Saturday Soother – October 23, 2021

The Daily Escape:

Sunset, Ryder Beach, Truro, Cape Cod, MA – October 2021 iPhone photo by Wrongo.

A few words about the failure of the Protect the Vote Act to get to the Senate floor: Wrongo doesn’t understand why people are so worried about this. We all understood that Manchin and Sinema needed time to go through their attempt at bipartisanship, to find 10 Republicans who believed in voting. These Senators tried, but it didn’t work out. That’s not surprising, and it’s not like we lost a lot of time – once summer comes and we get to August, we’ll…wait – what? Nobody told me it’s October! OMG, Dems fail again.

On to an underreported story. From

“More than 9,000 Afghan refugees who had been living in temporary housing on military bases in the US since the fall of Kabul…have been resettled in local communities, many with the aid of a makeshift army of veterans groups, military family organizations and immigration agencies.”

A US official told that 5,800 of the 9,000 Afghans were resettled nationwide with the support of these non-governmental groups. Another 3,200 Afghans resettled are mostly US citizens, lawful permanent residents and Special Immigrant Visa holders who aided the American military in Afghanistan, or who already had close ties in the US and did not need outside support.

All of the 9,000 Afghans who left the bases went through security vetting by the Departments of Homeland Security and Defense, the FBI, the National Counterterrorism Center and other intelligence government agencies, and were required to receive COVID-19 and other vaccinations before being resettled.

That’s a decent start, but the total population of Afghan refugees on military bases inside the US is still around 55,000. The US Transportation Command has resumed flying refugees that were being held at transit points in the Middle East and Europe to America after measles infections ran through the population.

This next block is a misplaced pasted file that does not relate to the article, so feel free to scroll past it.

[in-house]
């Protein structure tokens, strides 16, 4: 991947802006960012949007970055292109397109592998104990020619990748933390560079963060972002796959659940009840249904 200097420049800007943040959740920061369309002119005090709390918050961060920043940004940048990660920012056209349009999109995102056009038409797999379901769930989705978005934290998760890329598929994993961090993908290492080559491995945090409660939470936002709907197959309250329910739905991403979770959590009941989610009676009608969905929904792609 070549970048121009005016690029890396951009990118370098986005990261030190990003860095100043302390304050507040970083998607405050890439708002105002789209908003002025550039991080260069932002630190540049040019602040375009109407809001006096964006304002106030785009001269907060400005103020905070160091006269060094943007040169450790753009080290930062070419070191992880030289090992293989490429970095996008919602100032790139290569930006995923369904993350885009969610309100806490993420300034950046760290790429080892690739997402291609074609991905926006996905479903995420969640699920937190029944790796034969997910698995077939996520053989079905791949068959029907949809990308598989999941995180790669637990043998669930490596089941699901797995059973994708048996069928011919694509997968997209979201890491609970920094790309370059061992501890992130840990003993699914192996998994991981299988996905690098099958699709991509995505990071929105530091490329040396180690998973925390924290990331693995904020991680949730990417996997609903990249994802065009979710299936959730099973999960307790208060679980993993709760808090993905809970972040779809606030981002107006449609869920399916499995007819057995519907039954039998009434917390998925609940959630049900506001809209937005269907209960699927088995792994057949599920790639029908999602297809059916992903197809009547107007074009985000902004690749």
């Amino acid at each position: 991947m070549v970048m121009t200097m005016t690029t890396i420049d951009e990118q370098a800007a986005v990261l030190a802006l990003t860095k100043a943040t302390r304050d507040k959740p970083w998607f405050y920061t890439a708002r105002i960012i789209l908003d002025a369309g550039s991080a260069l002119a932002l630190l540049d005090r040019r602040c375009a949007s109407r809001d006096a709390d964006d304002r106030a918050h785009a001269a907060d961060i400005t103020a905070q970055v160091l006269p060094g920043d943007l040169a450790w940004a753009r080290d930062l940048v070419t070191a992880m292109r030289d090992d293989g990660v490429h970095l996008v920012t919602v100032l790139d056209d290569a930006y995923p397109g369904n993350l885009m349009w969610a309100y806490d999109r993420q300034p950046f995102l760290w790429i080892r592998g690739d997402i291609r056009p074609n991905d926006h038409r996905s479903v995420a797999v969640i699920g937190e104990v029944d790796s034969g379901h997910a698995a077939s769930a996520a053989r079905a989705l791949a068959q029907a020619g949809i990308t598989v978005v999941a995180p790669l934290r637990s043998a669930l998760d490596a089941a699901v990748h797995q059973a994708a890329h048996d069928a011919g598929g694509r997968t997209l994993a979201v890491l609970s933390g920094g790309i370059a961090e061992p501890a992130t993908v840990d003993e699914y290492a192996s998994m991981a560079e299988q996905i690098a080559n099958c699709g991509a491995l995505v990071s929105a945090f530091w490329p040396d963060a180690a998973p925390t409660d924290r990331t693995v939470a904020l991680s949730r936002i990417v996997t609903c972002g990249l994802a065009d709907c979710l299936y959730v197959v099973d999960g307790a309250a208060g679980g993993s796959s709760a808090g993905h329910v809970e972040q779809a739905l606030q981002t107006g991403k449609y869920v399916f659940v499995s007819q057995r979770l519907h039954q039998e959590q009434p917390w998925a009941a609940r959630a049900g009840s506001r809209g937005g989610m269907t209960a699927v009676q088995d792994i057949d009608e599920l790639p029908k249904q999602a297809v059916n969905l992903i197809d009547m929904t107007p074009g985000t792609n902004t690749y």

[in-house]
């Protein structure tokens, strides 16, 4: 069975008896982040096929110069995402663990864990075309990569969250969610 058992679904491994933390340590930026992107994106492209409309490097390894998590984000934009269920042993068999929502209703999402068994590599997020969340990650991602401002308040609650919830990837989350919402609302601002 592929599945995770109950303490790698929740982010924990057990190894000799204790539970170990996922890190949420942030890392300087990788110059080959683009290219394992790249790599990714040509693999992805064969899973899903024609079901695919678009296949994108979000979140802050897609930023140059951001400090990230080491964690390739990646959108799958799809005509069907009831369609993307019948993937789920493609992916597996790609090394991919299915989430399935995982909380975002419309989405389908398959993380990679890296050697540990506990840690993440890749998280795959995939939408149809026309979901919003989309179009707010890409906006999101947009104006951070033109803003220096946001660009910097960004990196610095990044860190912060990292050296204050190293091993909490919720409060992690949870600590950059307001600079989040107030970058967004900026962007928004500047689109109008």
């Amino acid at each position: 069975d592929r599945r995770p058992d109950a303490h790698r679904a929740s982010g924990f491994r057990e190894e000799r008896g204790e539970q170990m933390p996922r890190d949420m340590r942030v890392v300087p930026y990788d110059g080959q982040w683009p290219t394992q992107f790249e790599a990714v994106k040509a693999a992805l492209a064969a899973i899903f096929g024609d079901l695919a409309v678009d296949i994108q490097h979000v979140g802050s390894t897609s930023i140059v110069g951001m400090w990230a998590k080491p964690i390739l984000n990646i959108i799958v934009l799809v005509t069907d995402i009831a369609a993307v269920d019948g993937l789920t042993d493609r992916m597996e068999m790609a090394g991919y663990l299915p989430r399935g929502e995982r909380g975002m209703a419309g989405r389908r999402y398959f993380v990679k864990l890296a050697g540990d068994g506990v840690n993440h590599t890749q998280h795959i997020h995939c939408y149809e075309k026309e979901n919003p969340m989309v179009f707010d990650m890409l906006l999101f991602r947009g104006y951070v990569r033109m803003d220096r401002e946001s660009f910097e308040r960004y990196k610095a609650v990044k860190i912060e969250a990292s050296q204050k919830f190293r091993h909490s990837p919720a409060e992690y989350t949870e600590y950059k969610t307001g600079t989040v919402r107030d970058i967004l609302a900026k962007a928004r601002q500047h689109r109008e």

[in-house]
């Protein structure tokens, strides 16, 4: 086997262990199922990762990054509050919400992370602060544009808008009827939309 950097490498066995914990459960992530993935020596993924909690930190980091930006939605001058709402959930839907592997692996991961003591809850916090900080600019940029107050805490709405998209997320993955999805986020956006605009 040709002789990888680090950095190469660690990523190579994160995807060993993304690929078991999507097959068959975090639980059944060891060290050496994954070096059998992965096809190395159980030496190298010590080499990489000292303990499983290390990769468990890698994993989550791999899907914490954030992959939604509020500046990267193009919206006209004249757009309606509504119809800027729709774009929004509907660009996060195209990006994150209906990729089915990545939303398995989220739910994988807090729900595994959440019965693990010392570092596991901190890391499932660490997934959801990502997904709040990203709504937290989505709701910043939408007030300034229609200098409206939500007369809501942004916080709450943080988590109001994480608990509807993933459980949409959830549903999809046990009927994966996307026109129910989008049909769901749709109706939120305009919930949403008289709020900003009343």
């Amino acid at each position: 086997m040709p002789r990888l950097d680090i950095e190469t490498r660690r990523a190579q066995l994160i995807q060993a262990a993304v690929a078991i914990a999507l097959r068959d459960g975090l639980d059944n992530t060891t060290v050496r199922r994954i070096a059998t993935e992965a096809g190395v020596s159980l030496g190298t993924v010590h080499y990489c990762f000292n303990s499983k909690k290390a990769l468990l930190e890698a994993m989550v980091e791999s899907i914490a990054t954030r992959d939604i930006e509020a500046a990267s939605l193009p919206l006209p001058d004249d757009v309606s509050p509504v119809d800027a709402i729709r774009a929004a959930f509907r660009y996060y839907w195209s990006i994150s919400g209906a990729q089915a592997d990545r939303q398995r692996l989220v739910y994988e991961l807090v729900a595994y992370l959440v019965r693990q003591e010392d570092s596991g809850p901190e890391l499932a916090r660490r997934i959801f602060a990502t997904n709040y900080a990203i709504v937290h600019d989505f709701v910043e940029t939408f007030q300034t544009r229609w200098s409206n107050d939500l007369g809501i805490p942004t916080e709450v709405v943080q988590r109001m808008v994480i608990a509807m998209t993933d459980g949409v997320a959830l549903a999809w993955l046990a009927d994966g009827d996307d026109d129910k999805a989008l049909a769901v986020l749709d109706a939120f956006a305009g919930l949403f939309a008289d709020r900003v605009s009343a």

That means around 64,000 Afghan refugees of the estimated 124,000 that were originally evacuated from Afghanistan are on our shores. CNN reported that in a letter by Secretary of Defense Lloyd Austin to Sen. James Inhofe, (R-OK) about 44% of the Afghan refugees housed at US military bases are children. He also reported that 7% were US citizens, 5% were lawful permanent residents, and 3% “held some sort of US visa.” Apparently, 85% were “Afghans eligible for a SIV or P1 or P2 refugee status and their family members,” the letter states, referring to Special Immigrant visas and refugee programs.

The military, and particularly veterans who served in Afghanistan, have largely been supportive of the resettling of refugees. A survey, called Pulse Check: Supporting Afghanistan Allies, conducted by Blue Star Families from Sept. 3 to Sept. 7 showed that about 78% of veterans who served in Afghanistan agreed that the US has a duty to help those fleeing the Taliban. In addition, 46% of the veterans who shared that belief had already participated in some form of assistance effort.

A nonprofit called Welcome.US was formed to coordinate with the government and fund the efforts of veterans groups and private immigration agencies, state and local governments, and business organizations to provide resettlement support. Former Presidents Obama, GW Bush, and Clinton – along with their former first ladies, are serving as honorary co-chairs for Welcome.US. Some 25 other veterans service organizations have joined with Welcome.US, including Blue Star Families, Team Rubicon, the Independence Fund, Iraq and Afghanistan Veterans of America, the Tragedy Assistance Program for Survivors, and the Wounded Warrior Project.

Despite the anti-immigrant strain in our country, it seems that this is a rare moment of unity. A poll from The Associated Press-NORC Center for Public Affairs Research finds 72% of Americans say they favor the US granting refugee status to people who worked with the US or Afghan governments during the war in Afghanistan if they pass security checks.

Even with all of our political divisions, only about 9% of Americans say they are opposed.

Let’s hope that if the government can find homes for these 125,000 Afghans, they will also find homes for homeless vets and other Americans.

Time for our Saturday Soother, where we forget about Krysten Sinema playing eleventy-deminsion political chess and think about a fall season without pumpkin spice. In other words, it’s time to grab a seat by a window and watch the leaves fall while we listen to a reborn jazz version of “Autumn Leaves” played by Breeze, a Korean group with violin, cello, piano and drums. The original song is by Yves Montand:

Very nice performance.


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